- About NIFS
- Greetings from the Director General
- History of NIFS
- Medium-term Goals and Plans
- Facts and Figures
- Research Staff
- Department of Helical Plasma Research
- Research Enhancement Strategy Office
- Division of Health and Safety Promotion
- Division of Information and Communication Systems
- Department of Engineering Technical Services
- Department of Administration
- Fusion Science Archives
- The Graduate University for Advanced Studies, Department of Fusion Science
The Department of Helical Plasma Research is composed of seven research divisions as shown below. Three research projects all address the current topics. The research staff are advancing their respective research relevant to these project topics irrespective of their research division where, at the same time, they are advancing with specialized research. In this reorganization of establishing research projects, as the research divisions will continue to assign researchers in related specialist fields, their research expertise will deepen further through discussions and exchange of information in the research project.
Regarding the Rokkasho Research Center, because it will become the core of the drive for international joint research focusing on ITER and BA, the Center has become the site for participation by Japanese universities.
In the Department of Helical Plasma Research the position of Director of the Department of Helical Plasma Research has been established, and below have been the Executive Directors (on Science), who pursue research topics, and the Executive Directors (on Device) who prepare research environments. (For further information, please click Research Staff.)
Large Helical Device Project
The Large Helical Device (LHD) project involves the construction and operation of the world’s largest superconducting device,which employs a heliotron magnetic field originally developed in Japan. The objectives are to conduct fusion-grade confinement research in a steady-state machine and to elucidate important research issues in physics and engineering for helical magnetic fusion reactors.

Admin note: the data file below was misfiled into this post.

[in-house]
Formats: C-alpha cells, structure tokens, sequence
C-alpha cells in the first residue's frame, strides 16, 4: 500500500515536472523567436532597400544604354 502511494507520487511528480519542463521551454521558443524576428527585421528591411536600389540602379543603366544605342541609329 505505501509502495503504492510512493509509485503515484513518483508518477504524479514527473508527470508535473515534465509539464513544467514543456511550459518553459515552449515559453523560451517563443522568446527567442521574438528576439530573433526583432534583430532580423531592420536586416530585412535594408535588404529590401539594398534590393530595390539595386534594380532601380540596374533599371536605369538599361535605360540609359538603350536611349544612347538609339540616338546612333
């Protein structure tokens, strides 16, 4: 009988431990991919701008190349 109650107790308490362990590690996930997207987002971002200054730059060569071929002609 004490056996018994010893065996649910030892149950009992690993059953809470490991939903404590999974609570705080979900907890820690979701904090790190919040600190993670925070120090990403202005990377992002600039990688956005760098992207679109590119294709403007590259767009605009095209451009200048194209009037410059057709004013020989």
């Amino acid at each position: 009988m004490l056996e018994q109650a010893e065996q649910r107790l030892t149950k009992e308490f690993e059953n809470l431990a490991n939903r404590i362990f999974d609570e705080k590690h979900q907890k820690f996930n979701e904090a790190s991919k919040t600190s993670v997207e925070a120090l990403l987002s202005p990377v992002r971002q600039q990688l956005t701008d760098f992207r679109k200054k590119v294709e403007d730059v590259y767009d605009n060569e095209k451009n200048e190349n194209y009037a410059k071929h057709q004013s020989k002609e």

Numerical Simulation Reactor Research Project
A fusion plasma is a typical complex system which is controlled by multi physics and multi time/space nonlinear processes, from macroscopic phenomena, such as plasma transport, to the microscopic electron dynamics. In order to understand and systematize physical mechanisms in fusion plasmas, large-scale numerical simulation research has been carried out by utilizing the full capability of a super-computer. Based on this research and development, we will promote large-scale simulation science, aiming at the ultimate realization of a helical numerical test reactor which will be an integrated predictive model for plasma behavior over the entire machine range.
Fusion Engineering Research Project
The Fusion Engineering Research Project carries out both the conceptual design of a steady-state fusion reactor and various engineering challenges to make it possible to construct the fusion reactor. The LHD-type reactor does not need any plasma current, and this feature gives a great advantage for realizing a steady-state reactor. It is essential here to enhance engineering research based on this feature. The project is carrying out research on key components in fusion reactors, such as the superconducting coil system, the high performance blanket, the first wall, and the divertor, while maintaining consistency with the reactor design. Serving as the center of fusion engineering research in Japan, this project enhances domestic and international cooperation in reactor design work and at the same time encourages basic research in the related interdisciplinary areas.